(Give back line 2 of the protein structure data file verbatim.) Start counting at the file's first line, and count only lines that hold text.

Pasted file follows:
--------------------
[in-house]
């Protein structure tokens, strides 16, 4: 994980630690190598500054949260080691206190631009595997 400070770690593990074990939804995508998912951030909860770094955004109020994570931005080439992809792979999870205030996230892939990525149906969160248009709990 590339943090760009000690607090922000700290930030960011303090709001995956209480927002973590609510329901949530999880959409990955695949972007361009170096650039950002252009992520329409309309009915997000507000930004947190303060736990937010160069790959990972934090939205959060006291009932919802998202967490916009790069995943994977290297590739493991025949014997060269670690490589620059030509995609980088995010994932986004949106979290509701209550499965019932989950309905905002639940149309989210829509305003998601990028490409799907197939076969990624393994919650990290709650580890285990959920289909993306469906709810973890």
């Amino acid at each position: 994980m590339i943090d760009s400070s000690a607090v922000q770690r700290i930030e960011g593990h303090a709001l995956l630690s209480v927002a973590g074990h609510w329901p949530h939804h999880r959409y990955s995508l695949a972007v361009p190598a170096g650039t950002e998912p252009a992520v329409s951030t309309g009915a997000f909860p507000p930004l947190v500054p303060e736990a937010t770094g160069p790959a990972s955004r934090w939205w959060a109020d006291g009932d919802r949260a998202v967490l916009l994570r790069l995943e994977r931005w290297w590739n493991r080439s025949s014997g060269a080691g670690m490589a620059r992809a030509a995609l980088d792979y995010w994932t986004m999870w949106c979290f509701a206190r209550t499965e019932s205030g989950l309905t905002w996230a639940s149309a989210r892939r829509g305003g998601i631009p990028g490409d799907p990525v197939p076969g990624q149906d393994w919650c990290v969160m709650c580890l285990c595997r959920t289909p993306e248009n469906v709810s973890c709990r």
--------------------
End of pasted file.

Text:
């Protein structure tokens, strides 16, 4: 994980630690190598500054949260080691206190631009595997 400070770690593990074990939804995508998912951030909860770094955004109020994570931005080439992809792979999870205030996230892939990525149906969160248009709990 590339943090760009000690607090922000700290930030960011303090709001995956209480927002973590609510329901949530999880959409990955695949972007361009170096650039950002252009992520329409309309009915997000507000930004947190303060736990937010160069790959990972934090939205959060006291009932919802998202967490916009790069995943994977290297590739493991025949014997060269670690490589620059030509995609980088995010994932986004949106979290509701209550499965019932989950309905905002639940149309989210829509305003998601990028490409799907197939076969990624393994919650990290709650580890285990959920289909993306469906709810973890």